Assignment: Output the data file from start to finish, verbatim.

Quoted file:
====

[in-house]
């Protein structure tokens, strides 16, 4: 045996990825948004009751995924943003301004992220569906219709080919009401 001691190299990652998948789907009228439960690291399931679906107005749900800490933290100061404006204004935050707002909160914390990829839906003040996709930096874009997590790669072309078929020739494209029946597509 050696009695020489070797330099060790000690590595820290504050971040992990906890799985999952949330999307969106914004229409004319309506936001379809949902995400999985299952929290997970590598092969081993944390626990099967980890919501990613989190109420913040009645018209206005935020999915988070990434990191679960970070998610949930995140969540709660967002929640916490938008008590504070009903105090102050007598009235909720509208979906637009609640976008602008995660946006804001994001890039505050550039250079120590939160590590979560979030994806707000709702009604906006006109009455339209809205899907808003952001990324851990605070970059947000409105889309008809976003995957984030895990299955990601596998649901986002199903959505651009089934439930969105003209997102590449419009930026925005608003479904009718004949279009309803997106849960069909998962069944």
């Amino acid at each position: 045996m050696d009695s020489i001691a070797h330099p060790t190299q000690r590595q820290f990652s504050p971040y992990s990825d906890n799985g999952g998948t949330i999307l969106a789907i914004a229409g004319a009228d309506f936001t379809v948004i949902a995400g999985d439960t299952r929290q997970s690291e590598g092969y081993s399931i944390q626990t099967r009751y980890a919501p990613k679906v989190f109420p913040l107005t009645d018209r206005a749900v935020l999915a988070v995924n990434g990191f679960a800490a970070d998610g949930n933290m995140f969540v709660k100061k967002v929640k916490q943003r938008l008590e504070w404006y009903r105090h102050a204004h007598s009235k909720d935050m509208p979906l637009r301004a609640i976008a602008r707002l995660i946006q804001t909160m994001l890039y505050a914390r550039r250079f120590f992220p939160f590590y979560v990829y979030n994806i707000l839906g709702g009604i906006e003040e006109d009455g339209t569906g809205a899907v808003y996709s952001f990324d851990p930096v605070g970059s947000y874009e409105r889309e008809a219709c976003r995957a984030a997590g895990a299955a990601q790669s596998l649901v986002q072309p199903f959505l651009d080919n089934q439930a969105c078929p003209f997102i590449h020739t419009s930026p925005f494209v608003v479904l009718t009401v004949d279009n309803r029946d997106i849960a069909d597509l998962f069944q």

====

[in-house]
């Protein structure tokens, strides 16, 4: 045996990825948004009751995924943003301004992220569906219709080919009401 001691190299990652998948789907009228439960690291399931679906107005749900800490933290100061404006204004935050707002909160914390990829839906003040996709930096874009997590790669072309078929020739494209029946597509 050696009695020489070797330099060790000690590595820290504050971040992990906890799985999952949330999307969106914004229409004319309506936001379809949902995400999985299952929290997970590598092969081993944390626990099967980890919501990613989190109420913040009645018209206005935020999915988070990434990191679960970070998610949930995140969540709660967002929640916490938008008590504070009903105090102050007598009235909720509208979906637009609640976008602008995660946006804001994001890039505050550039250079120590939160590590979560979030994806707000709702009604906006006109009455339209809205899907808003952001990324851990605070970059947000409105889309008809976003995957984030895990299955990601596998649901986002199903959505651009089934439930969105003209997102590449419009930026925005608003479904009718004949279009309803997106849960069909998962069944």
């Amino acid at each position: 045996m050696d009695s020489i001691a070797h330099p060790t190299q000690r590595q820290f990652s504050p971040y992990s990825d906890n799985g999952g998948t949330i999307l969106a789907i914004a229409g004319a009228d309506f936001t379809v948004i949902a995400g999985d439960t299952r929290q997970s690291e590598g092969y081993s399931i944390q626990t099967r009751y980890a919501p990613k679906v989190f109420p913040l107005t009645d018209r206005a749900v935020l999915a988070v995924n990434g990191f679960a800490a970070d998610g949930n933290m995140f969540v709660k100061k967002v929640k916490q943003r938008l008590e504070w404006y009903r105090h102050a204004h007598s009235k909720d935050m509208p979906l637009r301004a609640i976008a602008r707002l995660i946006q804001t909160m994001l890039y505050a914390r550039r250079f120590f992220p939160f590590y979560v990829y979030n994806i707000l839906g709702g009604i906006e003040e006109d009455g339209t569906g809205a899907v808003y996709s952001f990324d851990p930096v605070g970059s947000y874009e409105r889309e008809a219709c976003r995957a984030a997590g895990a299955a990601q790669s596998l649901v986002q072309p199903f959505l651009d080919n089934q439930a969105c078929p003209f997102i590449h020739t419009s930026p925005f494209v608003v479904l009718t009401v004949d279009n309803r029946d997106i849960a069909d597509l998962f069944q």